"Doors" to Open at Sundance; 15 Other Films to Premiere in Park City
by Mark Rabinowitz
indieWIRE has learned that Peter Howitt's directorial debut, "Sliding Doors"
is set to kick off the 1998 Sundance Film Festival when it bows on January
15th in Salt Lake City, Utah. The film stars Gwyneth Paltrow, John Lynch,
John Hannah and Jeanne Tripplehorn, and is set to be released by Miramax in
The remaining 15 premieres (world, U.S. and regional) are a strong
lineup from Sundance vets and newbies, with the festival continuing the
practice of programming follow up features from previous competition
filmmakers in the premiere slots. Directors thus anointed at this year's
fest include Tom DiCillo with his fourth Sundance entry (1991's "Johnny Suede" and 1993's "Living In Oblivion" were competition films, and 1997's "Box Of Moonlight" was a premiere), and fourth film overall, "The Real Blonde".
It stars Matthew Modine, Elizabeth Berkley, DiCillo stalwart Catherine
Keener ("Living In Oblivion"), Marlo Thomas and Buck Henry, among others.
Also returning to the fest is Boaz Yakin (his award-winning "Fresh" was in
the dramatic competition in 1993) with "A Price Above Rubies", starring Renee
Other festival returnees include Ted Demme ("The Ref") making his second trip
to the 'dance (after screening his short "The Bet" in 1992) with "Snitch", a
film written by Dennis Leary and starring Leary, Ian Hart ("Backbeat"), Billy
Crudup ("Inventing The Abbots"), Colm Meany ("The Van") and Martin Sheen.
Michael Moore returns with his new documentary "The Big One", a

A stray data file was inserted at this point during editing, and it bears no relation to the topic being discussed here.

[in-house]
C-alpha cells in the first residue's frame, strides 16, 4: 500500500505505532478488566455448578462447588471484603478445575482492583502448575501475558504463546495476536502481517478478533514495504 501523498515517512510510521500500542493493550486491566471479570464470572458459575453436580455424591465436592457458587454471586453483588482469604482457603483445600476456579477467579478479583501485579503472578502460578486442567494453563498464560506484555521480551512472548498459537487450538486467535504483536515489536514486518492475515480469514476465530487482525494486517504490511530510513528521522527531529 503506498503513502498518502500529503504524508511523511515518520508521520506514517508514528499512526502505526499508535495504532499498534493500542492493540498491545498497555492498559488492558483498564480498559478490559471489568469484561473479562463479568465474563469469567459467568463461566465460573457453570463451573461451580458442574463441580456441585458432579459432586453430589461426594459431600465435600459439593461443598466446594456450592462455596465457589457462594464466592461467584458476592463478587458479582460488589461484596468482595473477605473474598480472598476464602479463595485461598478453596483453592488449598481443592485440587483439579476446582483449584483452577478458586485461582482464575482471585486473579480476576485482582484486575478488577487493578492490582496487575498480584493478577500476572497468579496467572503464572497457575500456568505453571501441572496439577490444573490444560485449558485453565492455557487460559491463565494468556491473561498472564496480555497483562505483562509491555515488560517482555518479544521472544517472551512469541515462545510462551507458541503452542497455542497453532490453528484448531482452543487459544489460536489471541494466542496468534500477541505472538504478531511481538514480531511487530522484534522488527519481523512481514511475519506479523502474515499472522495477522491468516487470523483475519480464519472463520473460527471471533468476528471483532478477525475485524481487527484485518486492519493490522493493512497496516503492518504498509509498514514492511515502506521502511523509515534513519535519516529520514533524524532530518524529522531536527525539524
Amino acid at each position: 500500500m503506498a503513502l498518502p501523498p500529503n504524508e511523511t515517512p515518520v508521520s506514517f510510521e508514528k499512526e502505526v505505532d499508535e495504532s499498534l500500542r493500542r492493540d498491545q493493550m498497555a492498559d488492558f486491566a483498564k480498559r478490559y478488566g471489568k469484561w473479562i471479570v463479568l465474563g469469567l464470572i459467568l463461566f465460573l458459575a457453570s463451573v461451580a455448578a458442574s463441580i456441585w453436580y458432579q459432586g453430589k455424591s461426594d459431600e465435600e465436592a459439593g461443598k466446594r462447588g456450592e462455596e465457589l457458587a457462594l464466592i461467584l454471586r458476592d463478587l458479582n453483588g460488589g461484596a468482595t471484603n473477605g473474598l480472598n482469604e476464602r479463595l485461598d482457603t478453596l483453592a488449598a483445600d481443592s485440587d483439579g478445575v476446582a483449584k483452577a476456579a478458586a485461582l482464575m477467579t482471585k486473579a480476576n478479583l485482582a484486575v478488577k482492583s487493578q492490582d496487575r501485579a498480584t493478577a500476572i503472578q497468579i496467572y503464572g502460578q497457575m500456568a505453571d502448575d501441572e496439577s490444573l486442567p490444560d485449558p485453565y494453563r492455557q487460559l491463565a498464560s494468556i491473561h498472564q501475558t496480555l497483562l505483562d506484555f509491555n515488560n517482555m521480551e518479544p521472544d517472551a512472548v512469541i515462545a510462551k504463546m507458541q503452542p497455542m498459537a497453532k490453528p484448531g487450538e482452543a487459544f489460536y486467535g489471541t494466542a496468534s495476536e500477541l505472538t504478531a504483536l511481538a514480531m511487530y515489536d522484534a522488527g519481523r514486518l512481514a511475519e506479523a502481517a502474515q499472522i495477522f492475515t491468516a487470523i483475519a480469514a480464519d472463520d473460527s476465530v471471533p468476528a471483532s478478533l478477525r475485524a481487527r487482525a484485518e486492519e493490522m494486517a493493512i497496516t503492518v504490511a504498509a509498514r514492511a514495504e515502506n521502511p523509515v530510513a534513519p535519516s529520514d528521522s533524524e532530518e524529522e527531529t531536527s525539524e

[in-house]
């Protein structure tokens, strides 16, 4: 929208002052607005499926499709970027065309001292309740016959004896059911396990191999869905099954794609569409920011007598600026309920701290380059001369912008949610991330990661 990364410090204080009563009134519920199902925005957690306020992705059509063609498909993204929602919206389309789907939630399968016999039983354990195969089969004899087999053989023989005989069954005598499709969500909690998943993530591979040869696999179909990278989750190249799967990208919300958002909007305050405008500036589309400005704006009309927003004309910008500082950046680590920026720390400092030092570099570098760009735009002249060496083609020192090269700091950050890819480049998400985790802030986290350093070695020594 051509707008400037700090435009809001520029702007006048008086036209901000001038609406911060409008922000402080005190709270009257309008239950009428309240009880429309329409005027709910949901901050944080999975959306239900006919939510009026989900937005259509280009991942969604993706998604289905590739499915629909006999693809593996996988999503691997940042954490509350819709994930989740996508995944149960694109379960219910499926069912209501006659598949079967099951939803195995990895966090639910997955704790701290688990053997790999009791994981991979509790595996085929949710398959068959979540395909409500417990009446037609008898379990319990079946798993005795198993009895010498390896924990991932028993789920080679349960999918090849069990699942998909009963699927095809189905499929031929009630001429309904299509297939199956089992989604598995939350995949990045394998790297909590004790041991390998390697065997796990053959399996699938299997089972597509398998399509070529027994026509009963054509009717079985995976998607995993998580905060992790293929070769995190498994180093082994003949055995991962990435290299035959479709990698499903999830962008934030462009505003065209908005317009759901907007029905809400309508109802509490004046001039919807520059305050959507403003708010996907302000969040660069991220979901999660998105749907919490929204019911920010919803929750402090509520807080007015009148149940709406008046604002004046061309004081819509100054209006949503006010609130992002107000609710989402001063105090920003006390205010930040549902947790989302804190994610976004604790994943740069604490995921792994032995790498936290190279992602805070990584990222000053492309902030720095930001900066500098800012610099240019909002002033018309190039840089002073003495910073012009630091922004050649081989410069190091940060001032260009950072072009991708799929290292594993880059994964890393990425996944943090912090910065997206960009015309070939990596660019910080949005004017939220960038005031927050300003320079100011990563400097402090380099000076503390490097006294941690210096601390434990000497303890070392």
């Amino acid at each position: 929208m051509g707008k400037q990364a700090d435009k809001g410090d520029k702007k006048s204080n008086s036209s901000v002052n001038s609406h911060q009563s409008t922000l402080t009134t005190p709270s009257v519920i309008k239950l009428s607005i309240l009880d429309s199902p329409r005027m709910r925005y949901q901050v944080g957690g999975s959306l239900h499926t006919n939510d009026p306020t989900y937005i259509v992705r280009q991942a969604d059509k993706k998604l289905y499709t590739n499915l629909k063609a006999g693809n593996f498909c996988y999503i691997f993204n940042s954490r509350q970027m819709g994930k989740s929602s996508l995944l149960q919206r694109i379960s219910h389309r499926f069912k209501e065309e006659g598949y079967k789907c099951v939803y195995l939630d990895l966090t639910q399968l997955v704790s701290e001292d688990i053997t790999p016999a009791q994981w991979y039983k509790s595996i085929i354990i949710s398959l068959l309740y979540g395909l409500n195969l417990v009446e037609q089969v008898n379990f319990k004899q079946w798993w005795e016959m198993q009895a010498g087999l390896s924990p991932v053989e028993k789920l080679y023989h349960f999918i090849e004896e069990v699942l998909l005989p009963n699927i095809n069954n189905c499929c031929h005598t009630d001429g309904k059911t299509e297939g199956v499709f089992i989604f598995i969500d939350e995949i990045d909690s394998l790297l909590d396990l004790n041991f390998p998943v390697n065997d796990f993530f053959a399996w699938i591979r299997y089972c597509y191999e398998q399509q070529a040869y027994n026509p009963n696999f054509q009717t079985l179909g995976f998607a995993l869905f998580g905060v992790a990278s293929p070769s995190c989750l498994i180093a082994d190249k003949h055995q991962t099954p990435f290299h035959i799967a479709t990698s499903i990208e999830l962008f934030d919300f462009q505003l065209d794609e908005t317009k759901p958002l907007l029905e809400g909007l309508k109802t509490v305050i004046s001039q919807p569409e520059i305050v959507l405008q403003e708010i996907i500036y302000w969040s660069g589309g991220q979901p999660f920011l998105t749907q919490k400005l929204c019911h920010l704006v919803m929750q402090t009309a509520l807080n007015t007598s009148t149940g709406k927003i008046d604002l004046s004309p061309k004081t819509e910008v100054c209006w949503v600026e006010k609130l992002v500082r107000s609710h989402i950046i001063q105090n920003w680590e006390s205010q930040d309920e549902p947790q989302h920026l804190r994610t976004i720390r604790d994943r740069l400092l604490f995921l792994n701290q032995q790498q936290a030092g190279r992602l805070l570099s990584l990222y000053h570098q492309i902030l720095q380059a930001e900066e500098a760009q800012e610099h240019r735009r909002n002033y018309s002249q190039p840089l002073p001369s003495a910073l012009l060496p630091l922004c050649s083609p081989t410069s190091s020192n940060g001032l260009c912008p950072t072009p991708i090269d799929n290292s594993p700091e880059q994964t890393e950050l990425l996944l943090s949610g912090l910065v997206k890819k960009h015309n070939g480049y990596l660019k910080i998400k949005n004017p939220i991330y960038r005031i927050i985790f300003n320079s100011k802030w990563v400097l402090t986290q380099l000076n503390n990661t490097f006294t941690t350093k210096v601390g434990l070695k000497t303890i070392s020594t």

combination of book tour travelogue and skewering of corporate America in
the style of his first film (and 1989 Sundance premiere) "Roger And Me". Also
returning to the snow is Walter Salles, with "Central Station". Salles was at
the fest in 1995 with World Cinema entrant, "Foreign Land", a
Brazilian/Portuguese film, co-directed with Daniela Thomas.
Noted cinematographer Ernest Dickerson ("Do The Right Thing", "Malcolm X")
makes his Sundance directorial debut with his fifth film as a helmer,
"Blind Faith". Dickerson has shot two previous Sundance entries: 1984's
"Brother From Another Planet" (John Sayles, dir.) and 1988's "The Laserman",
Peter Wang's 1988 U.S./Hong Kong co-production that screened in the
dramatic competition. A complete newcomer to Sundance is veteran filmmaker
David Mamet ("House Of Games", "Things Change"), who makes his fest debut with
his fifth directorial effort, "The Spanish Prisoner", a con game thriller
starring Campbell Scott, Steve Martin and Ben Gazzara and produced by Jean
Doumanian ("Deconstructing Harry", "Bullets Over Broadway").
Teresa Connelly makes an auspicious fest debut with "The Polish Wedding".
Connelly's debut directorial effort stars Claire Danes, Gabriel Byrne and
Lena Olin, while Academy Award winning actor Timothy Hutton makes his
Sundance debut with his first film, "Digging To China", which stars Kevin
Bacon, Mary Stuart Masterson, Cathy Moriarty and Marian Seldes.
Seldes also stars in veteran director Paul Schrader's latest Sundance
outing ("Light Sleeper" world premiered in Park City in 1991), "Affliction".
Shot in Montreal in early 1997, the film also stars Nick Nolte, Sissy
Spacek, James Coburn, Willem Dafoe, Mary Beth Hurt and Jim True, and was
edited by Jay Rabinowitz ("Dead Man"; "Clean, Shaven Night"; "Night On Earth").
The remaining five premiere helmers are all Sundance virgins, with David
Leland's "Land Girls"; Brian Skeet's "The Misadventures Of Margaret" (adapted
by Skeet from Cathleen Schine's novel "Rameau's Niece"); "Montana", by
Jennifer Leitzes; "The Sea Change", by Michael Bray, and "The Opposite Sex", by
Don Roos all preeming at this year's snow shindig. Roos' "Sex" stars Martin
Donovan, Johnny Galecki, Lisa Kudrow, Lyle Lovett and Christina Ricci and
Skeet's "Margaret" stars Elizabeth McGovern, Jeremy Northam and Sundance
mainstay, Parker Posey.
[John Bernstein contributed to this article.]